I suspect it might be less fun and it might suffer from the burden of expectations. For example, if I had to bring some sort of outcome from it into a meeting the next day. Once it starts being structured like client work, it may as well be.
What is the relationship between the stuff that we’re naturally interested in and being a designer?
Hopefully being a designer is about being naturally interested in anything or everything in life. I’m always looking at a situation and asking, “What is the metaphor here?” Design often speaks in metaphors—so the relationship is a natural one.
If you’re going to give advice to someone about side projects how do you start?
A breakdown of the three deliverables from The Message is Medium Rare:
- The Burger
The portrait. Here’s the burger, here’s actually what it looks like. There’s no environment there’s really very little styling. I’m trying to faithfully and intimately capture the personality of each burger. Make it big, make it clear, make it unambiguous. It’s a burger, end of story.
- The Review
Then there’s the review. The goal here is to recreate the experience. Usually I focus on taste. Sometimes it’s the service or the environment. It really depends on what makes the strongest impression on me.
- The Leap
The other one is a huge leap. Here’s what I think this needs or it could need. That is the “design insight” or take-away.
What have you found surprising about the project?
One thing I really like about the blog is that many readers don’t know immediately that it’s about design. I saw a Yelp review the other day, someone went to Shake Shack and commented that they first learned about it from the Message is Medium Rare! There are people who read it for the burger reviews as well as those looking for creative insight.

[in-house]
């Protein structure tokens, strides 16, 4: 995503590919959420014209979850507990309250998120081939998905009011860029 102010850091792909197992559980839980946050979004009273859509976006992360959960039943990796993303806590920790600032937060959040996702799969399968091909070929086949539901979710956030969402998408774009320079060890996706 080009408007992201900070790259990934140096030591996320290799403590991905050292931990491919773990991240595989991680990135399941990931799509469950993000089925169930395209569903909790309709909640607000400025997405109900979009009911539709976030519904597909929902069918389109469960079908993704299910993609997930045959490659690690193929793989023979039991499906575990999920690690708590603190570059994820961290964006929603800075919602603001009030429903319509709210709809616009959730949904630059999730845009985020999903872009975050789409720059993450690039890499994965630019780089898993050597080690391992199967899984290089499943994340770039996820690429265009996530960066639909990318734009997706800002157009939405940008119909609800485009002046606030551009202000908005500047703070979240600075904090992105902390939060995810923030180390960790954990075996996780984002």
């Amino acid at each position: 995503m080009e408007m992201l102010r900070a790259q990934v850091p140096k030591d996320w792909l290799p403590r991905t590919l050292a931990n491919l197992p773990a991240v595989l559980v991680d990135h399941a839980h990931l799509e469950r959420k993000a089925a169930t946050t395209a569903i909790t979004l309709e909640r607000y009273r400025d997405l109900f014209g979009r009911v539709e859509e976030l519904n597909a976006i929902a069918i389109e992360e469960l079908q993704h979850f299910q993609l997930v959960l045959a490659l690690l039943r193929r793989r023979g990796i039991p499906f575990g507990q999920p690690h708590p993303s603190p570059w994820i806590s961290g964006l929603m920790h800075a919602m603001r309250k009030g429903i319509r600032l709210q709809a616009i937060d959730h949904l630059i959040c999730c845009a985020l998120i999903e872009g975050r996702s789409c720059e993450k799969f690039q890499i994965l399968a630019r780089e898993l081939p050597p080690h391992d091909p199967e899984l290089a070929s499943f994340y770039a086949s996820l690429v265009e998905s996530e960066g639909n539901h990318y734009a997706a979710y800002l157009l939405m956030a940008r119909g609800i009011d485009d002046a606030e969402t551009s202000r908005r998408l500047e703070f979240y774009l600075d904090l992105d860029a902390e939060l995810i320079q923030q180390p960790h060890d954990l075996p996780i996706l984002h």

Another thing I like is the construct. In some ways it’s completely arbitrary. In many ways it’s absurd. But forcing yourself to look at creativity through the lens of ground beef and buns presents an interesting constraint. I had a drawing instructor in college who asked us to bring in an object that was meaningful to us, to draw. I drew it for an entire three hour session. Then he said, “You’re going to draw this for the next three weeks.” It was devastating. I drew it from different angles, I drew it with different materials. At some point, I exhausted everything I knew. Of course, that was the point. He was trying to get us to flush out the familiar to make room for something new. So then I drew it with a six-foot willow branch. I drew it by erasing it. I stopped drawing what I saw and started drawing how it made me feel. Et cetera. I think I’m nearing the point with the blog where I’m running out of familiar ways of writing and will have to start experimenting more. I’m looking forward to that.
Do you consider a project a success if you get to this point of exploring new territory?
I think so. Everyone defines success differently. It’s validating to see lots of likes and shares. I feel a vain rush of self importance when a restaurant or chef emails me asking if I’ll review their burger. When the blog was featured in a TV ad during the World Series it felt almost as good as seeing the Giants win. Squarespace and Creative Mornings and Media Temple and HOW Magazine have cited it as a source of inspiration. I admire all of those companies and to be admired back means a lot. Cool Hunting said some really nice things. I was interviewed in New York Magazine, I’m honored to be talking with you. I’m not ashamed to admit that I enjoy all that attention. But those are all byproducts of success. It’s important not to confuse extrinsic rewards with intrinsic ones. Side projects are labors of love. So loving it is the only metric that matters.